Luckily for me and for you, Cliff Kincaid doesn't attempt to come to grips with them here either. Perhaps the grippy handholds on the sides of homo health are too fraught with dangers. All you need to know is that he's forming his rhetorical tactics from the same playbook as conservative and evangelical anti-integration elements in 1993. His playbook isn't just 17 years old, it's also 17 years wrong. (For more on this, please see the review of Nathaniel Frank's Unfriendly Fire.)
One of the boons of writing to an echo chamber audience reliant on decades of parroted misinformation based on studies that all quote each other is that Kincaid's rhetorical shorthand can atrophy until it disappears into "dog whistle" status. The discourse just sort of collapses inward into a black hole of thought, something that can only be detected by how much a universe of objective somethings reacts to a null area of great sucking nothing. The absence of evidence concentrates into a powerful well only seen via the evidence of absence.
It's a sweet set up. All Cliff has to do is hammer at the familiar demonizing image of homosexuals as members of a culture of terminally fabulous cowards built from the ground up with clothes and HIV, mention a "danger" to "the troops," mention the risks of "gay blood," and instantly the conservative audience is transported back to the deranged fantasies of 1993, of Gay Bowel Syndrome* and sodomites so promiscuous that AIDS-infected blood torrents out of their permanently dilated anuses.
* — Idi Amin, a contributor to Et tu, Mr. Destructo? who unfortunately has yet to publish several works-in-progress and who is an excellent researcher, pointed out that Gay Bowel Syndrome used to be the #1 most viewed page on Conservapedia, until the "encyclopedia's" owner deleted the page-total data and reset all the pageviews. Readers are welcome to suggest any way in which that entry's being the most popular could reflect well on the site or on conservatives in general. Just by back-of-the-napkin figuring, it either garnered tremendous attention from GLBT and liberal internet users sending each other the link in order to laugh at something both cruelly and fatuously stupid, or the millions of closeted-somewhere-in-Narnia conservatives in America were reading up on the condition in mortal fear that they'd be awakened some morning by panicked wives asking why blood was pouring out of their asses and if the stain pattern looked at all to them like The Christ.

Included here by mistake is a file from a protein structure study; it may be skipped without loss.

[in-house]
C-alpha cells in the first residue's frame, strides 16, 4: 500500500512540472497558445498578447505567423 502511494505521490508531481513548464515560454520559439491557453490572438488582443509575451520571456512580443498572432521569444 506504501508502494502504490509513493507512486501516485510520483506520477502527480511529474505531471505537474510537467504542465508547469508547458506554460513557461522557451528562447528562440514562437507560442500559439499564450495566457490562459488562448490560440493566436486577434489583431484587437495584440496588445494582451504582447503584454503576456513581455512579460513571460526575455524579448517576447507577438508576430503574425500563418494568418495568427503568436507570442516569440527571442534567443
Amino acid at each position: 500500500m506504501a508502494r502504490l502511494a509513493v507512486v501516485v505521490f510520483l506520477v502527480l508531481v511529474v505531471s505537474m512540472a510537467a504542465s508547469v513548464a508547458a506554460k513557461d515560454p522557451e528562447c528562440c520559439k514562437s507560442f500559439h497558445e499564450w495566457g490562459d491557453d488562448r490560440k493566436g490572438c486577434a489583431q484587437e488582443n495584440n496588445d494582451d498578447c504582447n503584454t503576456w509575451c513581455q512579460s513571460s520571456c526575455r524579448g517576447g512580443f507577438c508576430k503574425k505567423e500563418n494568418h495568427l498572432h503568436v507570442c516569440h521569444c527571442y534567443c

Not explicitly writing out these assertions means that Cliff Kincaid runs less risk of having his words and precious void of facts challenged while also engaging in a kind of conspiratorial nod of understanding with the audience. "See," he winks, "we know better. We understand the stakes." Conservative writers don't rely on readers' inference as much as they do just because they lack data or the privilege of history that actually occurred; they do it because it creates a rewarding sense of bonding between the audience and their writer. Someone's writing speaks just to them, the self-enlightened and precious few who know how to decode the real and unassailable truth from a world of liberal simulacra.
Socializing with gays is not the main issue
Here Kincaid just isn't reading his party's mainstream literature on the issue. (Full credit to him; at least he consistently fails to do almost any reading.) As pointed out in the Unfriendly Fire review, the politically non-explosive rationale the GOP hit upon for discriminating against homosexuals in the military was "unit cohesion," defined not by task-oriented cohesion but by social factors. In short, a unit coheres not because it works well together but because the members in it like each other when they don't have things to do, potentially under fire. There is no way to define the GOP's main approach to the integration issue as anything other than, "Socializing with gays is the main issue."
although it can be a problem in the close quarters and battlefield conditions that our soldiers are forced to endure.
Stop for a moment and applaud Cliff Kincaid. Whenever situations might arise between homosexual soldiers and those who loathe them or are afraid of them, he has looked deeply at the kind of discomfort or unhappiness that can occur in close quarters and empathized with those who have to be around the queers. People with antipathy for other groups of people should be preserved from having to be near those people, in the interests of personal liberty and safety. Someone who fears gays has a right to have gays prevented from encountering him.
For the record, like almost everything else dealing with gay integration of the military — including, humorously, some of the sexual paranoia — you can swap "negro" for "gay" and an N-bomb for "faggot" and virtually recreate verbatim arguments against the racial integration of the American military. The thing about hatred and discrimination is that it just repurposes its rage against new groups whenever an old one falls away or becomes politically deadly; it hardly ever makes any attempt at novelty when justifying itself.
The key problem is that the blood of male homosexuals is contaminated with HIV and other diseases that can cause death.